Thanks to Beryl on top, there is a lot of customization and extra functionality. By far my favorite would have to be the blur feature, which essentially blurs everything you are doing on the PC. So, after a while of opening programs, minimizing them and closing them, you will wind up with a desktop like this.

Of course, one of the most interesting, and fun features of XGL are the wobbly windows and the method to cascade them on your screen.

Because XGL has the potential to bog your system down, this version of Beryl includes a benchmarking tool to see if your FPS are up to snuff.

As I mentioned earlier, Sabayon is not a regular distro. It includes many, if not all of the programs that users will need. Of course things can be installed manually later, but there is a robust selection here. Thanks to this, a lot of things you wish to do works out of the box, such as ripping an audio CD or working on a spreadsheet.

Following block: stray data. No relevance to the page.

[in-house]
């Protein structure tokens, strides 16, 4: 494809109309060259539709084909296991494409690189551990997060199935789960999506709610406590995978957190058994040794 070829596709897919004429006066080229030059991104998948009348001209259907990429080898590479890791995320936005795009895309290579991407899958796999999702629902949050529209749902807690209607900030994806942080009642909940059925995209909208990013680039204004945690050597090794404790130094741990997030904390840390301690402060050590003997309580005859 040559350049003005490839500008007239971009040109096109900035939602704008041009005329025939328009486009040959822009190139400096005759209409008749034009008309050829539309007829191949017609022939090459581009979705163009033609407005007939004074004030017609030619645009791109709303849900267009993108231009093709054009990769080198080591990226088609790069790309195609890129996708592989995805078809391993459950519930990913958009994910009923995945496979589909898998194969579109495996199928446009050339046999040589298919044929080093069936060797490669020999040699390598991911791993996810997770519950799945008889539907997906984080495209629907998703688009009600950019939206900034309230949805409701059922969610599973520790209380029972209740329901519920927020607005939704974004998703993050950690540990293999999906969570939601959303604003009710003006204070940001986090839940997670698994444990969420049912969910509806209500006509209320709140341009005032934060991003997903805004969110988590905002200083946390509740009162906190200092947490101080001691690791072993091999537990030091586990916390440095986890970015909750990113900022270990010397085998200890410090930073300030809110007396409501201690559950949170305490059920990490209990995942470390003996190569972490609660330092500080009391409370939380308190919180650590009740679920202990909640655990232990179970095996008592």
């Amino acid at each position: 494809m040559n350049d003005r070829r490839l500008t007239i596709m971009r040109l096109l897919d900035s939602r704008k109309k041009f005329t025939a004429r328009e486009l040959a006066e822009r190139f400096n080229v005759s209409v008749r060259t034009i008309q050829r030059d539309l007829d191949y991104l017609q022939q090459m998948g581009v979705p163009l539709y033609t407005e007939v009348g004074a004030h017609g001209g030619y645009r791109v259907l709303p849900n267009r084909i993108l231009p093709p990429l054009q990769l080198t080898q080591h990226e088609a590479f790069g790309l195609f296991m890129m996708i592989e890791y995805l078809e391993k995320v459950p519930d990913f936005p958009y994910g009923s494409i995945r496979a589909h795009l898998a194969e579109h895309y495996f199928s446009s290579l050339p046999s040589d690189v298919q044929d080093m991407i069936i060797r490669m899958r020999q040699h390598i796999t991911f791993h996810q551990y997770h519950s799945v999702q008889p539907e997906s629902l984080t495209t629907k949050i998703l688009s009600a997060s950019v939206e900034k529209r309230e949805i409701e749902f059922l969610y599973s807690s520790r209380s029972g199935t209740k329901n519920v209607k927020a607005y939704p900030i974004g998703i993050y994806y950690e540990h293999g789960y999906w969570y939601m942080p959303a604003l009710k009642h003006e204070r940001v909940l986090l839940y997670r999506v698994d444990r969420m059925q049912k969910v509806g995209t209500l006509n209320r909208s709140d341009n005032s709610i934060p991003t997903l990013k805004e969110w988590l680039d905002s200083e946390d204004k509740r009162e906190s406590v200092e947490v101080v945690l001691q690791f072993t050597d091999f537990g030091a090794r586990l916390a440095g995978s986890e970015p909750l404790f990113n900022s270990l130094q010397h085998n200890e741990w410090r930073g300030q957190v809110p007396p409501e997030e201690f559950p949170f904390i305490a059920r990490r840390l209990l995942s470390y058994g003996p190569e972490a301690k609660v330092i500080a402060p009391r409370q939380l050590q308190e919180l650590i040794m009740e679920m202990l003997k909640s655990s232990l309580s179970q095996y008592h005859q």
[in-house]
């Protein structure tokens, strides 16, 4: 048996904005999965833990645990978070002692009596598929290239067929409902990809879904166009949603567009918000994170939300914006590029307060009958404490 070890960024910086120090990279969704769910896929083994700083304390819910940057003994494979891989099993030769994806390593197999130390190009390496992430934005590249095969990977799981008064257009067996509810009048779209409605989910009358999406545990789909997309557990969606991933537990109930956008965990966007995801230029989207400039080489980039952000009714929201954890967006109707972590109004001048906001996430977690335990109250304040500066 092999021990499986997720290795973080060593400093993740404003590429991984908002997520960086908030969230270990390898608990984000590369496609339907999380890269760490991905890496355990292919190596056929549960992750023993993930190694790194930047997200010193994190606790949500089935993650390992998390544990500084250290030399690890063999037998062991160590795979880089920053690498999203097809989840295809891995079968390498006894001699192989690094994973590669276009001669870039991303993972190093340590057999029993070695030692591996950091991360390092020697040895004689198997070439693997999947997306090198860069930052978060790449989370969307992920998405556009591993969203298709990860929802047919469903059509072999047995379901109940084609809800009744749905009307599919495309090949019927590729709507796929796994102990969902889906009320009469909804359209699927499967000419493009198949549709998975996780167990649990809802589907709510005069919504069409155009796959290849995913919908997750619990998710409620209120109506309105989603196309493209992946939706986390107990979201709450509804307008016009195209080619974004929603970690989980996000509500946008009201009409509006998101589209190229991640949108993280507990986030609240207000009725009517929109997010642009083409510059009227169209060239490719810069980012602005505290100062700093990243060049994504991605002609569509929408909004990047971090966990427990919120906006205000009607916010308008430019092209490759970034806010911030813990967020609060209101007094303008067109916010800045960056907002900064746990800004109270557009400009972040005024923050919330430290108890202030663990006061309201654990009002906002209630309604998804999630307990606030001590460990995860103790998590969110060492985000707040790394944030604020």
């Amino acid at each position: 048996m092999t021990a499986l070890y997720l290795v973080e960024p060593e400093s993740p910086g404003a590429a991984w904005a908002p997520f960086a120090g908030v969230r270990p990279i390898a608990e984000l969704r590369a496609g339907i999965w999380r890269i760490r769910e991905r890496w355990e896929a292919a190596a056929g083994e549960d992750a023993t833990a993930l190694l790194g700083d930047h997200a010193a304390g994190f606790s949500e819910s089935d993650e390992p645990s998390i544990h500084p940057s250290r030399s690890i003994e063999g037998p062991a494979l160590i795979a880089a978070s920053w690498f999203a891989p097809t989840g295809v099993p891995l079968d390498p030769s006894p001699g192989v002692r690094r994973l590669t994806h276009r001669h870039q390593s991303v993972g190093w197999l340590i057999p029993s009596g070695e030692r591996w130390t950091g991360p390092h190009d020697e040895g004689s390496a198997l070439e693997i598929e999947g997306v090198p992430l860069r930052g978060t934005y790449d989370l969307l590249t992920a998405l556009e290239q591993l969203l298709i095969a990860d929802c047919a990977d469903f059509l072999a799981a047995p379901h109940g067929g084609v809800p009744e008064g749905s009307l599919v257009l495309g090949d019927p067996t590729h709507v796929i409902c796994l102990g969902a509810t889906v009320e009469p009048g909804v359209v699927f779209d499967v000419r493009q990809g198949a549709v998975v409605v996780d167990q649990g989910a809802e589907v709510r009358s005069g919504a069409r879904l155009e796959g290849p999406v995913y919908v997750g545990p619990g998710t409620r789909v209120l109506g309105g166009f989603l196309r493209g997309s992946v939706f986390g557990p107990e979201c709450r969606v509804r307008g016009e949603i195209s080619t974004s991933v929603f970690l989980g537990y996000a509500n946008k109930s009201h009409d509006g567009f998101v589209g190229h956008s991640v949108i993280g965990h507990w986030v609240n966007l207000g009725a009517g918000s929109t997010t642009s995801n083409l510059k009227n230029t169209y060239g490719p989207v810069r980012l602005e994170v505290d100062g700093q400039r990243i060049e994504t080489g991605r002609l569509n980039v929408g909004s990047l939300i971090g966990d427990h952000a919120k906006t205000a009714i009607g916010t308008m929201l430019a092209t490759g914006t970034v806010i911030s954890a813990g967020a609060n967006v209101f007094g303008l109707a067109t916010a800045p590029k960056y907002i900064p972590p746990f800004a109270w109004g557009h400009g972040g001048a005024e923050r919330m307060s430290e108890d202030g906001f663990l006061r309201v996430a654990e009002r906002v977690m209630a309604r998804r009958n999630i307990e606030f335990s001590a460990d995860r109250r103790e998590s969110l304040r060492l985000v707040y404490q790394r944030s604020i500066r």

In terms of bugs, I actually ran into a fair amount. I believe this to be a number of faults on my part though, as I tend to have a lot of issues on this specific machine with any distro. Apparently the 2.6.19 kernel is set out to fix up AM2 specific bugs, so I am looking forward to seeing immediate improvements. That aside, there are a few bugs I encountered that were blatant.

First was the fact that my native resolution was not detected, and in order to use that resolution (1680*1050), I had to remove -all- modes in the xorg.conf except for that one. If I left more than one in there, 1152×864 would be used, with 1680×1050 not even being an option in the drop down in KDE. After putting 1680×1050 as the sole mode, it worked fine.

I had a lot more trouble with a few bugs though, one actually was show stopping. Keyboard stopped functioning, and programs would not launch. This could be due to XGL/Beryl not acting nicely on my rig. I re-installed using non XGL and the system seemed better behaved. I am confident I will be one of the few to suffer these pains. I believe the biggest problem to be the motherboard (DFI M2R/G). After using the OS for about a half hour on your rig, you should easily know how well it’s going to behave.

Final Thoughts